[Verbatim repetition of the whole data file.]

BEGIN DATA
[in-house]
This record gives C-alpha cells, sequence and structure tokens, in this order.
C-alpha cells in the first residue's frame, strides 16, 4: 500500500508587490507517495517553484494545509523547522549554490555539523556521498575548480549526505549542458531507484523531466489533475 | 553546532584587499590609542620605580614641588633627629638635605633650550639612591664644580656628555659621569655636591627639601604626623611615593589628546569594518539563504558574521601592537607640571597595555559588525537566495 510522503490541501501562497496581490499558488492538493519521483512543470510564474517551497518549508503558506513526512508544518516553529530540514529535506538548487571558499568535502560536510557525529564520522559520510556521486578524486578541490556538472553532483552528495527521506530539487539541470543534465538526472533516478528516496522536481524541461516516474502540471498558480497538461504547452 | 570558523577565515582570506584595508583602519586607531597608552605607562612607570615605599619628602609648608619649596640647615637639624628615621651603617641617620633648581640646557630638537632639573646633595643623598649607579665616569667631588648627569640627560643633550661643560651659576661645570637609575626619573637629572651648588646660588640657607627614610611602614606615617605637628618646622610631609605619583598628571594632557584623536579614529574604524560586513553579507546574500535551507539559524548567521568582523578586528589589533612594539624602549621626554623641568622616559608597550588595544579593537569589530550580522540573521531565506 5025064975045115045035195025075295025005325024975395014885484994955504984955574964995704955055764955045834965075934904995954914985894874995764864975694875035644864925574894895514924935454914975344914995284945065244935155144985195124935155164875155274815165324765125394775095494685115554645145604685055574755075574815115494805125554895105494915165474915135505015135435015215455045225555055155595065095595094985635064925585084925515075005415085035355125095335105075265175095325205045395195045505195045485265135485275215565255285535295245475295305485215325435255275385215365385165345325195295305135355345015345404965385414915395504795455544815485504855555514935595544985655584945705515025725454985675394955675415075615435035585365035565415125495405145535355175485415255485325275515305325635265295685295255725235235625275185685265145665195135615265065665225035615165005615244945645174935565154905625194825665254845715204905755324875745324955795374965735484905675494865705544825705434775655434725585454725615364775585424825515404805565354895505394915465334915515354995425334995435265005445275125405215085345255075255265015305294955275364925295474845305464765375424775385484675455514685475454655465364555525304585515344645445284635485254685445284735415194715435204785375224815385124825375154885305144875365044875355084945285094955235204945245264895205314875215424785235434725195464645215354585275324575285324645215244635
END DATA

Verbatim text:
[in-house]
This record gives C-alpha cells, sequence and structure tokens, in this order.
C-alpha cells in the first residue's frame, strides 16, 4: 500500500508587490507517495517553484494545509523547522549554490555539523556521498575548480549526505549542458531507484523531466489533475 | 553546532584587499590609542620605580614641588633627629638635605633650550639612591664644580656628555659621569655636591627639601604626623611615593589628546569594518539563504558574521601592537607640571597595555559588525537566495 510522503490541501501562497496581490499558488492538493519521483512543470510564474517551497518549508503558506513526512508544518516553529530540514529535506538548487571558499568535502560536510557525529564520522559520510556521486578524486578541490556538472553532483552528495527521506530539487539541470543534465538526472533516478528516496522536481524541461516516474502540471498558480497538461504547452 | 570558523577565515582570506584595508583602519586607531597608552605607562612607570615605599619628602609648608619649596640647615637639624628615621651603617641617620633648581640646557630638537632639573646633595643623598649607579665616569667631588648627569640627560643633550661643560651659576661645570637609575626619573637629572651648588646660588640657607627614610611602614606615617605637628618646622610631609605619583598628571594632557584623536579614529574604524560586513553579507546574500535551507539559524548567521568582523578586528589589533612594539624602549621626554623641568622616559608597550588595544579593537569589530550580522540573521531565506 5025064975045115045035195025075295025005325024975395014885484994955504984955574964995704955055764955045834965075934904995954914985894874995764864975694875035644864925574894895514924935454914975344914995284945065244935155144985195124935155164875155274815165324765125394775095494685115554645145604685055574755075574815115494805125554895105494915165474915135505015135435015215455045225555055155595065095595094985635064925585084925515075005415085035355125095335105075265175095325205045395195045505195045485265135485275215565255285535295245475295305485215325435255275385215365385165345325195295305135355345015345404965385414915395504795455544815485504855555514935595544985655584945705515025725454985675394955675415075615435035585365035565415125495405145535355175485415255485325275515305325635265295685295255725235235625275185685265145665195135615265065665225035615165005615244945645174935565154905625194825665254845715204905755324875745324955795374965735484905675494865705544825705434775655434725585454725615364775585424825515404805565354895505394915465334915515354995425334995435265005445275125405215085345255075255265015305294955275364925295474845305464765375424775385484675455514685475454655465364555525304585515344645445284635485254685445284735415194715435204785375224815385124825375154885305144875365044875355084945285094955235204945245264895205314875215424785235434725195464645215354585275324575285324645215244635